A boat overloaded with around 30 people, possibly Haitians being smuggled to the U.S. from their desperately poor country, sank off the Florida coast early Wednesday, dropping the occupants into the sea. The Coast Guard rescued 17 and was searching for others but said at least 10 died, including one child.
The search was expected to last overnight, and although the Coast Guard hadn’t figured out exactly how many people were aboard or how many might still be lost at sea, it appeared certain that it fit the profile of migrant smuggling.
“The boat was obviously overloaded,” Coast Guard Capt. James Fitton said. “It’s a tragedy that someone would be so callous with human life.”
Fitton said the boat apparently left Bimini in the Bahamas on Tuesday night and was believed to have capsized or collided with something at about 2 a.m. Officials didn’t learn about it until another boater called more than 10 hours later.
The boat has not been found, and is thought to have sunk because it hasn’t been spotted from the air. Fitton said all those rescued were expected to recover.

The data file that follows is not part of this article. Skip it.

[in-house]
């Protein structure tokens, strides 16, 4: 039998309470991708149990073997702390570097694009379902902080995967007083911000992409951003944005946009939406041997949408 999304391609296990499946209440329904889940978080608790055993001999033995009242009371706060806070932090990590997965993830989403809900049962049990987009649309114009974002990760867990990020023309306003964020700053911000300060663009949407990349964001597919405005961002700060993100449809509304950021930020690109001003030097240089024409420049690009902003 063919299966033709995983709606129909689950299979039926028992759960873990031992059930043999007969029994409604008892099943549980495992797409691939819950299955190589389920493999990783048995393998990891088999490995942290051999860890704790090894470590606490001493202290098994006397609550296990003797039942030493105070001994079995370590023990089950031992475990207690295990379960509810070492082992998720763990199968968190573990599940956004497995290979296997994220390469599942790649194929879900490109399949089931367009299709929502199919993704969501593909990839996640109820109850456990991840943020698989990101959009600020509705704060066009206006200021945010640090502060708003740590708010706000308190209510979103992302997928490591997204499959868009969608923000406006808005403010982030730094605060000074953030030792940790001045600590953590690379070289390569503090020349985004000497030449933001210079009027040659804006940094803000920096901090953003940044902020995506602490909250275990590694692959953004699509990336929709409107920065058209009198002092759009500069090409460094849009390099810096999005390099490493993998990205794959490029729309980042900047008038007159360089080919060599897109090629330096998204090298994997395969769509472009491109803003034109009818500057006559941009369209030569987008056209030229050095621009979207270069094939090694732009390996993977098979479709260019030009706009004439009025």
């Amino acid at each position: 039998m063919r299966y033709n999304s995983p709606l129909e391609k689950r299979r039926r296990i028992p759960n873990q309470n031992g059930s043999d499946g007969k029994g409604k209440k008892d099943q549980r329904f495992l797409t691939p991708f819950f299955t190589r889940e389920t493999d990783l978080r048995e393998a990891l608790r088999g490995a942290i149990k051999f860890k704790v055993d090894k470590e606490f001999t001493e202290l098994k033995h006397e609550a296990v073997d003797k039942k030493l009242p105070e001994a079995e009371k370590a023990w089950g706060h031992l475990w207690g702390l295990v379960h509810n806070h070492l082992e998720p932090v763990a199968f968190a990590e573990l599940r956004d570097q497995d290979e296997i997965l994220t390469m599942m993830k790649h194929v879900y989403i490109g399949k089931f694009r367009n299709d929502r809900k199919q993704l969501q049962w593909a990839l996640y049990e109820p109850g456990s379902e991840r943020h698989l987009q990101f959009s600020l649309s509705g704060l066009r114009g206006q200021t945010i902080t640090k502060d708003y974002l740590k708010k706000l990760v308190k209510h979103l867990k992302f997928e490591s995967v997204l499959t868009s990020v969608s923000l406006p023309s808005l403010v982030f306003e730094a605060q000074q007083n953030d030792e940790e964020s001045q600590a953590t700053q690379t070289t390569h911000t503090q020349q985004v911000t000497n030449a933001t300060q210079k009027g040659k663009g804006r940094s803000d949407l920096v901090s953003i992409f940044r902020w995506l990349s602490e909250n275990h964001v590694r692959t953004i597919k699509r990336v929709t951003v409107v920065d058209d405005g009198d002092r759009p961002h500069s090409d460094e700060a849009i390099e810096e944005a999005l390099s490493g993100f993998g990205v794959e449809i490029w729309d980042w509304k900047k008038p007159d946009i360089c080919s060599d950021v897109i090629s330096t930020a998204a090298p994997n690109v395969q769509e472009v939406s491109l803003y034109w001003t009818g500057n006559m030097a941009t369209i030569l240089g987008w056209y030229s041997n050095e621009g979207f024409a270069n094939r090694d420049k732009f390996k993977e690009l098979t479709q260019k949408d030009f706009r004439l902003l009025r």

Pentagon official accused of spying
Federal authorities charged a Pentagon official Wednesday with conspiracy to communicate classified information to a Chinese agent, including details of sensitive U.S.-Chinese military partnerships.
In a complaint unsealed in suburban Washington, prosecutors alleged that James W. Fondren Jr. passed Defense and State department information to the agent from 2004 to 2008.
Fondren, deputy director of the Washington Liaison Office of the Defense Department’s U.S. Pacific Command, has been on administrative leave with pay since February 2008.
Fondren’s prosecution is part of a long-term counterespionage investigation that has so far yielded three convictions.
U.S. intelligence and law-enforcement officials say agents for the Chinese government and military have been engaged in a long-running effort to obtain U.S. military and trade secrets.
From wire reports
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